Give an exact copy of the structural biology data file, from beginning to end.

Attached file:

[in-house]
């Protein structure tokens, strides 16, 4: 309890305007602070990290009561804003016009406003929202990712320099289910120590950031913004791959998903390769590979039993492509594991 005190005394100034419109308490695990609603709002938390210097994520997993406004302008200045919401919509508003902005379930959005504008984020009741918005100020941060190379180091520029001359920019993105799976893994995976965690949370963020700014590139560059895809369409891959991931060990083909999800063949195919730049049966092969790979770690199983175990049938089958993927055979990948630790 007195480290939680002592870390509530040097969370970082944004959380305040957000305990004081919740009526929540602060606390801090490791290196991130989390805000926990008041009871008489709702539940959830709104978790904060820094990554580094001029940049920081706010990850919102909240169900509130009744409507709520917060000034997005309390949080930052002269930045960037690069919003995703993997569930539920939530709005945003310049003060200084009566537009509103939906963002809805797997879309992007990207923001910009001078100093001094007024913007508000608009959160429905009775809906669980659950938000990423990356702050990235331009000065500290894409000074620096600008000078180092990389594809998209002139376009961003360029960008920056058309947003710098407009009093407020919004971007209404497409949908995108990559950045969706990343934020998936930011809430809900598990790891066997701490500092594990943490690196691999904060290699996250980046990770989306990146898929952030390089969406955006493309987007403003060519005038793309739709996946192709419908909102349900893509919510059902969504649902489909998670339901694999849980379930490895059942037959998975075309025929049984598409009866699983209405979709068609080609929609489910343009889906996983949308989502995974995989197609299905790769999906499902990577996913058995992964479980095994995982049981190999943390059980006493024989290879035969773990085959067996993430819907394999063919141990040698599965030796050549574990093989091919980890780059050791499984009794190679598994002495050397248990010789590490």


[in-house]
């Protein structure tokens, strides 16, 4: 309890305007602070990290009561804003016009406003929202990712320099289910120590950031913004791959998903390769590979039993492509594991 005190005394100034419109308490695990609603709002938390210097994520997993406004302008200045919401919509508003902005379930959005504008984020009741918005100020941060190379180091520029001359920019993105799976893994995976965690949370963020700014590139560059895809369409891959991931060990083909999800063949195919730049049966092969790979770690199983175990049938089958993927055979990948630790 007195480290939680002592870390509530040097969370970082944004959380305040957000305990004081919740009526929540602060606390801090490791290196991130989390805000926990008041009871008489709702539940959830709104978790904060820094990554580094001029940049920081706010990850919102909240169900509130009744409507709520917060000034997005309390949080930052002269930045960037690069919003995703993997569930539920939530709005945003310049003060200084009566537009509103939906963002809805797997879309992007990207923001910009001078100093001094007024913007508000608009959160429905009775809906669980659950938000990423990356702050990235331009000065500290894409000074620096600008000078180092990389594809998209002139376009961003360029960008920056058309947003710098407009009093407020919004971007209404497409949908995108990559950045969706990343934020998936930011809430809900598990790891066997701490500092594990943490690196691999904060290699996250980046990770989306990146898929952030390089969406955006493309987007403003060519005038793309739709996946192709419908909102349900893509919510059902969504649902489909998670339901694999849980379930490895059942037959998975075309025929049984598409009866699983209405979709068609080609929609489910343009889906996983949308989502995974995989197609299905790769999906499902990577996913058995992964479980095994995982049981190999943390059980006493024989290879035969773990085959067996993430819907394999063919141990040698599965030796050549574990093989091919980890780059050791499984009794190679598994002495050397248990010789590490």